World Meteorological Day 23rd March 2022: Public Lecture with Evelyn Cusack in UCD
It showcases the essential contribution of National Meteorological and Hydrological Services to the safety and wellbeing of society and is celebrated with activities around the world. The themes chosen for World Meteorological Day reflect topical weather, climate or water-related issues. – World Meteorological Office WMD article
The theme of World Meteorological Day 2022 is
Early Warning and Early Action. Hydrometeorological and Climate Information for Disaster Risk Reduction
On Wednesday 23rd March, Met Éireann’s Head of Forecasting Evelyn Cusack will give the first in person Irish Met. Society public lecture in 2 years, in association with UCD Earth Institute. The topic of discussion will be ‘Early Warning and Early Action: Weather forecasts and warnings save lives and livelihoods‘. The lecture will take place in the O’Brien Science Centre, UCD, Belfield at 6:30pm. All are welcome. Register for free tickets here.
The World Meteorological Office will host a ceremony on World Meteorological Day on the theme of Early Warning and Early Action. Hydrometeorological and Climate Information for Disaster Risk Reduction. The event will be available as a live stream on YouTube, or join via Zoom, on 23rd March 2022 from 1:00pm – 2:30pm, further information is available here.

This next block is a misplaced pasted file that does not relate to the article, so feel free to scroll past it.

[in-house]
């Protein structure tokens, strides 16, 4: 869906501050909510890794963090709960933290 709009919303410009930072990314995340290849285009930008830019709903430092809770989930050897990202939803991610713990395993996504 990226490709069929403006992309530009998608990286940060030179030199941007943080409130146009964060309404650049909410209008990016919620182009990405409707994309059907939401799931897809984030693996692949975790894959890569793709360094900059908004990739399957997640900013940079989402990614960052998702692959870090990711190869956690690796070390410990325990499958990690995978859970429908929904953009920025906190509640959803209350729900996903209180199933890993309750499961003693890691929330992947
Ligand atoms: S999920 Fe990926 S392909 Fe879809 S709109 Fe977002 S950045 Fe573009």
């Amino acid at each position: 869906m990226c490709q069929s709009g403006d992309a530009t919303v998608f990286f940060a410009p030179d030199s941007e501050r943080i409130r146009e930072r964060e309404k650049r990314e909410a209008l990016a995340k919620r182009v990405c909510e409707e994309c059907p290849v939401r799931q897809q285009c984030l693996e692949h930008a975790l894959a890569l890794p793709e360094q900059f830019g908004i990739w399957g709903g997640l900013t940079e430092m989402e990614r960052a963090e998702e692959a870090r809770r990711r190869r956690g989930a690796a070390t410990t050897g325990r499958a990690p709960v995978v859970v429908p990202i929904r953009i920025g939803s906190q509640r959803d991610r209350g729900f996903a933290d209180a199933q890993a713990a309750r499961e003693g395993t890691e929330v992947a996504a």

The World Meteorological Day ceremony will discuss Early Warning and Early Action. Hydrometeorological and Climate Information for Disaster Risk Reduction
-from World Meteorological Office article:
Weather, climate and water extremes are becoming more frequent and intense in many parts of the world as a result of climate change. More of us are exposed than ever before to multiple related hazards, which are themselves evolving as a result of population growth, urbanization and environmental degradation.
Forecasts of what the weather will BE are no longer enough. Impact-based forecasts that inform the public of what the weather will DO are vital to save lives and livelihoods. Yet one in three people are still not adequately covered by early warning systems.
Greater coordination between national meteorological and hydrological services, disaster management authorities and development agencies is fundamental to better prevention, preparedness and response.
COVID-19 has complicated the challenges facing society and weakened coping mechanisms. The pandemic has also highlighted that, in our inter-connected world, we need to embrace a truly multi-hazard, cross-border approach to make progress towards global goals on climate action, disaster risk reduction and sustainable development.
Being prepared and able to act at the right time, in the right place, can save many lives and protect the livelihoods of communities everywhere, both now and in the future.
World Meteorological Day 23 March 2022 therefore has the theme Early Warning and Early Action, and spotlights the vital importance of Hydrometeorological and Climate Information for Disaster Risk Reduction.